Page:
Pro- Selenium: There is already mounting evidence for the use of selenium in reducing thyroid antibodies in Hashimoto’s (Toulis, et al., 2010) and whilst it is not conclusive it’s a low risk strategy that might just be extremely helpful.

Pro - Inositol: Inositol has a biological function in the thyroid in signalling TSH hormone (Nordio & Pajalich, 2013) and it is beneficial for women with PCOS (Unfer, et al., 2012) which is a condition also commonly found with Hashimoto’s  (Kachuei, et al., 2012).

My bottom line:  If you are a woman wth Hashimoto’s subclinical hypothyroidism not yet on medication this combination of selenium and inositol might just be the helping hand improving your quality of life.

In health,

Sonia x 


Davis, J.D. & Tremont, G. (2007). Neuropsychiatric aspects of hypothyroidism and treatment reversibility. Minerva Endocrinology, 32(1), 49-65.  Retrieved from: http://www.ncbi.nlm.nih.gov/pubmed/17353866

Kachuei, M., Jafari, F., Kachuei, A., & Keshteli, A. H. (2012). Prevalence of autoimmune thyroiditis in patients with polycystic ovary syndrome. Archives of Gynecology and Obstetrics, 285(3), 853-856. doi: 10.1007/s00404-011-2040-5

Nordio, M., & Pajalich, R. (2013). Combined treatment with myo-Inositol and selenium ensures euthyroidism in subclinical hypothyroidism patients with autoimmune thyroiditis. Journal of Thyroid Research, 2013.  Retrieved from: http://dx.doi.org/10.1155/2013/424163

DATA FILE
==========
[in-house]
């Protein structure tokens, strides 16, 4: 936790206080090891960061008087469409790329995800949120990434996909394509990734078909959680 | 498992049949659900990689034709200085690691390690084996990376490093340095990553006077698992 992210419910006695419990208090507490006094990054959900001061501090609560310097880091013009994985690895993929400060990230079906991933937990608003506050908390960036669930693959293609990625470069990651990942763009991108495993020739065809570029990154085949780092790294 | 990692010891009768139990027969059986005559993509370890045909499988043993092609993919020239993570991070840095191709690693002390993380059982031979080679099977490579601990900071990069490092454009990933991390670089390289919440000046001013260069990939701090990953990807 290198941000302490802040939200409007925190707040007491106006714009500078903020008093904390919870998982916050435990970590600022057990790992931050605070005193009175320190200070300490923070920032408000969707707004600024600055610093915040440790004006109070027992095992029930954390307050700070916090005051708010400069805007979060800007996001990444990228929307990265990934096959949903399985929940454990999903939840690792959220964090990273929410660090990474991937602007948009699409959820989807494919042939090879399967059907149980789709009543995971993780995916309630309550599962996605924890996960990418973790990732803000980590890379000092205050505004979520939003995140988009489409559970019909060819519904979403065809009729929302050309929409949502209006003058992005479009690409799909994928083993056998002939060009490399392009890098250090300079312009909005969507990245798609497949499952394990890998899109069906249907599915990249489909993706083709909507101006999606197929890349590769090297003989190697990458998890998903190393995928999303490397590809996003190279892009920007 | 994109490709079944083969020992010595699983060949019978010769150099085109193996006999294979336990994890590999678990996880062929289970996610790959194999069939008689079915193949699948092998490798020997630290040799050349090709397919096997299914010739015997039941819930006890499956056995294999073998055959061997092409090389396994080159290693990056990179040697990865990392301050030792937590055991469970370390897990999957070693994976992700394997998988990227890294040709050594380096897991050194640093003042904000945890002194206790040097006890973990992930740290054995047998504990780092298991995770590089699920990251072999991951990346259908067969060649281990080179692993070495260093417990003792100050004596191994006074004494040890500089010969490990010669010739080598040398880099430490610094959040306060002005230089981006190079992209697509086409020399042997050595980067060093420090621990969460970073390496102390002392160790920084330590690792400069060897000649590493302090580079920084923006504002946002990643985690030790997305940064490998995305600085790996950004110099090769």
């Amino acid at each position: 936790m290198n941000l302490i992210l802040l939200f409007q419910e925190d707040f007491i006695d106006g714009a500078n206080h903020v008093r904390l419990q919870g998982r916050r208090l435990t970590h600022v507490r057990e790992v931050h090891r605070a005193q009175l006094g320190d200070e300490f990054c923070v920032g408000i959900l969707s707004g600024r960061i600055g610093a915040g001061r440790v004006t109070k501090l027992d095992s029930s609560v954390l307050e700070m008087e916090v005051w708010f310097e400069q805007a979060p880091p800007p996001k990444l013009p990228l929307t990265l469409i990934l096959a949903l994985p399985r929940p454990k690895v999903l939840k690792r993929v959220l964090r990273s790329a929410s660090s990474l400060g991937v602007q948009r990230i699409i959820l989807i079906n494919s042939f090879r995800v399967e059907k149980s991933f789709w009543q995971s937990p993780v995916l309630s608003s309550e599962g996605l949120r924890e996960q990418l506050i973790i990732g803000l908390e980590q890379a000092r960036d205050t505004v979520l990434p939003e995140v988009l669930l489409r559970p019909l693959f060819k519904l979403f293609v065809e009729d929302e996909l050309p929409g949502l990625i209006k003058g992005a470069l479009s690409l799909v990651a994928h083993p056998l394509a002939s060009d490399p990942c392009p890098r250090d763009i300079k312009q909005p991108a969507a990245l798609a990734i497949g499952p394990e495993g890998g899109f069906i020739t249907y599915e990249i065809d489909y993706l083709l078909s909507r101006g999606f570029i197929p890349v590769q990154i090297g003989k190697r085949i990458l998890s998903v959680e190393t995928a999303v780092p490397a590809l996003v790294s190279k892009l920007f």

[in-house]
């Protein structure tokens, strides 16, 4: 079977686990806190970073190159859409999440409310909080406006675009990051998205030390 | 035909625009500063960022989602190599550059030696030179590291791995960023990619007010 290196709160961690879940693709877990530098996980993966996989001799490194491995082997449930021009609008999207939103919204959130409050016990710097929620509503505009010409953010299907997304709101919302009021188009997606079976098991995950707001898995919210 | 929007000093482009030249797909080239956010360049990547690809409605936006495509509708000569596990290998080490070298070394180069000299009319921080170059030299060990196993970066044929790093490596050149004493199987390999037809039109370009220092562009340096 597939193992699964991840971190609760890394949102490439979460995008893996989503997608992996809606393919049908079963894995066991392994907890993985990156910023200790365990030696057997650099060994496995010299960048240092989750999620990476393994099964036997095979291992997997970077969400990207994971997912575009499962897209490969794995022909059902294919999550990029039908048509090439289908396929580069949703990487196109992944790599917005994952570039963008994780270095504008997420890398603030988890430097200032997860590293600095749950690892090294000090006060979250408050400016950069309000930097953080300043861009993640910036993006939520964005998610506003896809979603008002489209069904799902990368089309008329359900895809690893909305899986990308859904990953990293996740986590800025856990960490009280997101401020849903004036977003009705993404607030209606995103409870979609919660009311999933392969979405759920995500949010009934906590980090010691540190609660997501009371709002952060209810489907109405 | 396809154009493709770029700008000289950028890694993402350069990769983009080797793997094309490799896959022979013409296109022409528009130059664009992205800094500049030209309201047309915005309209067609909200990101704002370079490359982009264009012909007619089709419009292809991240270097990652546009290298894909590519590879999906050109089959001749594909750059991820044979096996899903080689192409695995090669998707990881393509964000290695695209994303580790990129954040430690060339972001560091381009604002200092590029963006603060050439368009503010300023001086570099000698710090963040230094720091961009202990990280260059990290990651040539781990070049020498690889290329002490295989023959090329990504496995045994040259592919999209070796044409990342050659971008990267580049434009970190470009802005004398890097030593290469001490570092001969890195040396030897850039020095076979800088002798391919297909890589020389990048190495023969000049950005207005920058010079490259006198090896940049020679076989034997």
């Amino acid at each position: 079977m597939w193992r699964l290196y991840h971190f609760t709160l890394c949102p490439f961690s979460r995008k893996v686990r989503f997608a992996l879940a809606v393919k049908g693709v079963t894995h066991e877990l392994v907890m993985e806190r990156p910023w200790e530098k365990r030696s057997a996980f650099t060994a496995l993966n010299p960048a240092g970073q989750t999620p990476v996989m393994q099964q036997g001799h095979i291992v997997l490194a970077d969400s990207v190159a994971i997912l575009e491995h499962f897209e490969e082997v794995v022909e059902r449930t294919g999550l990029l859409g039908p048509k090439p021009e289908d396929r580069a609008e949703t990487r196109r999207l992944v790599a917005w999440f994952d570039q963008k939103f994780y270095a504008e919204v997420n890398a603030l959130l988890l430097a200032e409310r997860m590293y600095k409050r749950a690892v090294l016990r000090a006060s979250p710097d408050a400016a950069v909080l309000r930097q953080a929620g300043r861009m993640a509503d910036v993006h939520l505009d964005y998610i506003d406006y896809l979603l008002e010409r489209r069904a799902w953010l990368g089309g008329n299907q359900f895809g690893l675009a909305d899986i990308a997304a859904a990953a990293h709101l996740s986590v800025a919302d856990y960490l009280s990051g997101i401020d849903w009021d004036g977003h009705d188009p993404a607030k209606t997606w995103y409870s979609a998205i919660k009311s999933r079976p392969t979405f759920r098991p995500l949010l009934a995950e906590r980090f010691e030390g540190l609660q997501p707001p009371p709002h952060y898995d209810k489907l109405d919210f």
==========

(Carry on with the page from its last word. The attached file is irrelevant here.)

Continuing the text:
Toulis, K. A., Anastasilakis, A. D., Tzellos, T. G., Goulis, D. G., & Kouvelas, D. (2010). Selenium supplementation in the treatment of Hashimoto’s thyroiditis: A systematic review and a meta-analysis. Thyroid, 20(10), 1163-1173. doi:10.1089/thy.2009.0351.

Unfer, V., Carlomagno, G., Dante, G., & Facchinetti, F. (2012). Effects of myo-inositol in women with PCOS: A systematic review of randomized controlled trials. Gynecological Endocrinology, 28(7), 509-515. doi: 10.3109/09513590.2011.650660

Watt, T., Hegedüs, L., Bjorner, J. B., Groenvold, M., Bonnema, S. J., Rasmussen, Å. K., & Feldt-Rasmussen, U. (2012). Is thyroid autoimmunity per se a determinant of quality of life in patients with autoimmune hypothyroidism?  European Thyroid Journal, 1(3), 186-192.doi:  10.1159/000342623

Sonia McNaughton